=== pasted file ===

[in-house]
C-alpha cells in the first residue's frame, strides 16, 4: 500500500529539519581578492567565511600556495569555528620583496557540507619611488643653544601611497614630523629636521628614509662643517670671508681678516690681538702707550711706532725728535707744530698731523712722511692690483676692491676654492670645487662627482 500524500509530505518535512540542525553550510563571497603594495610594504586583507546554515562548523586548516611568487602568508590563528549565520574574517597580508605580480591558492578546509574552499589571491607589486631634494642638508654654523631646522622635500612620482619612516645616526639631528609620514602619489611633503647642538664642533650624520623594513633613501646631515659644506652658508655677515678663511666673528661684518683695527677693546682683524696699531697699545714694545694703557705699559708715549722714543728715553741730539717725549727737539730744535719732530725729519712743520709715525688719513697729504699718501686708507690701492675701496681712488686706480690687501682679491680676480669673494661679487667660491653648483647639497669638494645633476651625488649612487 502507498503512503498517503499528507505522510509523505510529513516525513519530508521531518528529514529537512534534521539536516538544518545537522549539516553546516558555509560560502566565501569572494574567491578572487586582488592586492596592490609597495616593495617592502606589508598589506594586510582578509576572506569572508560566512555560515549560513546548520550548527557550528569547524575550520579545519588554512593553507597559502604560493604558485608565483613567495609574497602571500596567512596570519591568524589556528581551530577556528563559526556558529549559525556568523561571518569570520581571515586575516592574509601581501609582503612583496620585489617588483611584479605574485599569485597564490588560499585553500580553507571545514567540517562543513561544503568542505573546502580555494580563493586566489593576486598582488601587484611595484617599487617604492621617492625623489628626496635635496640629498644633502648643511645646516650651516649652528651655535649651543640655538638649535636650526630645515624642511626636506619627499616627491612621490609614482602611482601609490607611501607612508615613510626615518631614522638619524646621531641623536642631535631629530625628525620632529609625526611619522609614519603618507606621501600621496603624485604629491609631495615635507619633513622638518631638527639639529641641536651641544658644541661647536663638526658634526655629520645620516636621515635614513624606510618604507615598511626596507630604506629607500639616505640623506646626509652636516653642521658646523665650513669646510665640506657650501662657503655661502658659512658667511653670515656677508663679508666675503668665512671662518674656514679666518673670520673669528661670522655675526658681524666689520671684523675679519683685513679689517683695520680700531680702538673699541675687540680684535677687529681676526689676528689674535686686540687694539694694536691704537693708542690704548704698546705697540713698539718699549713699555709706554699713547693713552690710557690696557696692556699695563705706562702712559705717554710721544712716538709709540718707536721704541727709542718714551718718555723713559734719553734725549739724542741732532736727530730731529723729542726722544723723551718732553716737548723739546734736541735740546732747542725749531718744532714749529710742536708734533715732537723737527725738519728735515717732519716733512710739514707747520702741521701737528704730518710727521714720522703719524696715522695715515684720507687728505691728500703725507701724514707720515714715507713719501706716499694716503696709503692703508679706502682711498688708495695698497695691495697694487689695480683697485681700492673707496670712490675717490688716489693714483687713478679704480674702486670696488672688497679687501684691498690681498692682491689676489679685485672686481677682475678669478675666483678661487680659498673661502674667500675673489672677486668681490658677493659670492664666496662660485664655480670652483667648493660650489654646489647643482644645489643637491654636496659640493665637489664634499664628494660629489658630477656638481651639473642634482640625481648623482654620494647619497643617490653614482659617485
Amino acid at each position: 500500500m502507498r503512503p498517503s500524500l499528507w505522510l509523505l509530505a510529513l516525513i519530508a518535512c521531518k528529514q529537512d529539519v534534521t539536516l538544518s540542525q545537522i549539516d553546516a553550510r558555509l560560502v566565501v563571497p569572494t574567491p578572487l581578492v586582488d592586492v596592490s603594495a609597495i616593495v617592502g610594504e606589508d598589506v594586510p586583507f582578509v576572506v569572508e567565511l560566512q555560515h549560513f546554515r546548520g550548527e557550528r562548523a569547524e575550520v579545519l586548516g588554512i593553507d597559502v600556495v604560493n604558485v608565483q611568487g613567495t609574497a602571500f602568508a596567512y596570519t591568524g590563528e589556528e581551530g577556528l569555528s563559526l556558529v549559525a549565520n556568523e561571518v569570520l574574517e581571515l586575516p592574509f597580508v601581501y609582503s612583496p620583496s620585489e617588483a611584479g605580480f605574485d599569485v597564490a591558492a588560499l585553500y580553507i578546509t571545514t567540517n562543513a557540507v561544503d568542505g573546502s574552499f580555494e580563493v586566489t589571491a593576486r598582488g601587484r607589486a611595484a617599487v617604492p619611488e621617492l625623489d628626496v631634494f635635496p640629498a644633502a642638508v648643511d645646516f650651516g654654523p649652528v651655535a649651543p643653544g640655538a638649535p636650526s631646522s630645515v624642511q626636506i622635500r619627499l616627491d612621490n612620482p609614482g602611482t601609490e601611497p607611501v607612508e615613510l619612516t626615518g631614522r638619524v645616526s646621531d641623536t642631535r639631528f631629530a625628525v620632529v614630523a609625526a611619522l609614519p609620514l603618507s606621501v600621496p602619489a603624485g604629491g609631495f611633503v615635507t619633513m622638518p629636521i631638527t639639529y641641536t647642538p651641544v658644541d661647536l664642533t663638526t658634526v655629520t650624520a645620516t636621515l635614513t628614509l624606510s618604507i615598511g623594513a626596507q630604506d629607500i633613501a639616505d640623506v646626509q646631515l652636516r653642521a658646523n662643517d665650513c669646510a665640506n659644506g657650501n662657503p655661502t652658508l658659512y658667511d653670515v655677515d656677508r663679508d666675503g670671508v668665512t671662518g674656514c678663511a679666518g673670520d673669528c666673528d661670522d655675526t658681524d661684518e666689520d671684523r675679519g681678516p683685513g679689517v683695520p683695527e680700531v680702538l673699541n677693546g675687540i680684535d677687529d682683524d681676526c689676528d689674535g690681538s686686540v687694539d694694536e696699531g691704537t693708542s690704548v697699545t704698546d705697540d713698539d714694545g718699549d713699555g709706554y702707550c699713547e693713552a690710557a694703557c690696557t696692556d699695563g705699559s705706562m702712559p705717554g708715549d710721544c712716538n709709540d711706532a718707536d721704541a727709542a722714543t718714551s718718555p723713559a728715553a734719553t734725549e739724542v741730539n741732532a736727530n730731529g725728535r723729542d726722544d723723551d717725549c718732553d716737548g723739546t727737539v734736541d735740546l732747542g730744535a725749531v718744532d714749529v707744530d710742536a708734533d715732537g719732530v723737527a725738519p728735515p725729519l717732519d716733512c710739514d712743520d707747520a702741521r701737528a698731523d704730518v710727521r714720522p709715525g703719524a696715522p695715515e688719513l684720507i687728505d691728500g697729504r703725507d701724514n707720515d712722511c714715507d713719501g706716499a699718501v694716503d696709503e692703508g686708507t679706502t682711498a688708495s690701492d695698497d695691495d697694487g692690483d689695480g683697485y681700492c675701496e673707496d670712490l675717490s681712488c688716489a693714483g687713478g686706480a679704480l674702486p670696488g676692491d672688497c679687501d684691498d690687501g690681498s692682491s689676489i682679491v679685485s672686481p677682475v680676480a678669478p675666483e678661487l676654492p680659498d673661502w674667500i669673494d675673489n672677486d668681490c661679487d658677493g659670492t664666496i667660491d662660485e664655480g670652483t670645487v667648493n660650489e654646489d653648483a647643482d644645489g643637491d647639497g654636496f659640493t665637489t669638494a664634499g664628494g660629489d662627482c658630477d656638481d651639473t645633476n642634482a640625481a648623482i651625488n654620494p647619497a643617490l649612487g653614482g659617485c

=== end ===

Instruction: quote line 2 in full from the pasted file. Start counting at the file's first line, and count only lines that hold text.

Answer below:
C-alpha cells in the first residue's frame, strides 16, 4: 500500500529539519581578492567565511600556495569555528620583496557540507619611488643653544601611497614630523629636521628614509662643517670671508681678516690681538702707550711706532725728535707744530698731523712722511692690483676692491676654492670645487662627482 500524500509530505518535512540542525553550510563571497603594495610594504586583507546554515562548523586548516611568487602568508590563528549565520574574517597580508605580480591558492578546509574552499589571491607589486631634494642638508654654523631646522622635500612620482619612516645616526639631528609620514602619489611633503647642538664642533650624520623594513633613501646631515659644506652658508655677515678663511666673528661684518683695527677693546682683524696699531697699545714694545694703557705699559708715549722714543728715553741730539717725549727737539730744535719732530725729519712743520709715525688719513697729504699718501686708507690701492675701496681712488686706480690687501682679491680676480669673494661679487667660491653648483647639497669638494645633476651625488649612487 502507498503512503498517503499528507505522510509523505510529513516525513519530508521531518528529514529537512534534521539536516538544518545537522549539516553546516558555509560560502566565501569572494574567491578572487586582488592586492596592490609597495616593495617592502606589508598589506594586510582578509576572506569572508560566512555560515549560513546548520550548527557550528569547524575550520579545519588554512593553507597559502604560493604558485608565483613567495609574497602571500596567512596570519591568524589556528581551530577556528563559526556558529549559525556568523561571518569570520581571515586575516592574509601581501609582503612583496620585489617588483611584479605574485599569485597564490588560499585553500580553507571545514567540517562543513561544503568542505573546502580555494580563493586566489593576486598582488601587484611595484617599487617604492621617492625623489628626496635635496640629498644633502648643511645646516650651516649652528651655535649651543640655538638649535636650526630645515624642511626636506619627499616627491612621490609614482602611482601609490607611501607612508615613510626615518631614522638619524646621531641623536642631535631629530625628525620632529609625526611619522609614519603618507606621501600621496603624485604629491609631495615635507619633513622638518631638527639639529641641536651641544658644541661647536663638526658634526655629520645620516636621515635614513624606510618604507615598511626596507630604506629607500639616505640623506646626509652636516653642521658646523665650513669646510665640506657650501662657503655661502658659512658667511653670515656677508663679508666675503668665512671662518674656514679666518673670520673669528661670522655675526658681524666689520671684523675679519683685513679689517683695520680700531680702538673699541675687540680684535677687529681676526689676528689674535686686540687694539694694536691704537693708542690704548704698546705697540713698539718699549713699555709706554699713547693713552690710557690696557696692556699695563705706562702712559705717554710721544712716538709709540718707536721704541727709542718714551718718555723713559734719553734725549739724542741732532736727530730731529723729542726722544723723551718732553716737548723739546734736541735740546732747542725749531718744532714749529710742536708734533715732537723737527725738519728735515717732519716733512710739514707747520702741521701737528704730518710727521714720522703719524696715522695715515684720507687728505691728500703725507701724514707720515714715507713719501706716499694716503696709503692703508679706502682711498688708495695698497695691495697694487689695480683697485681700492673707496670712490675717490688716489693714483687713478679704480674702486670696488672688497679687501684691498690681498692682491689676489679685485672686481677682475678669478675666483678661487680659498673661502674667500675673489672677486668681490658677493659670492664666496662660485664655480670652483667648493660650489654646489647643482644645489643637491654636496659640493665637489664634499664628494660629489658630477656638481651639473642634482640625481648623482654620494647619497643617490653614482659617485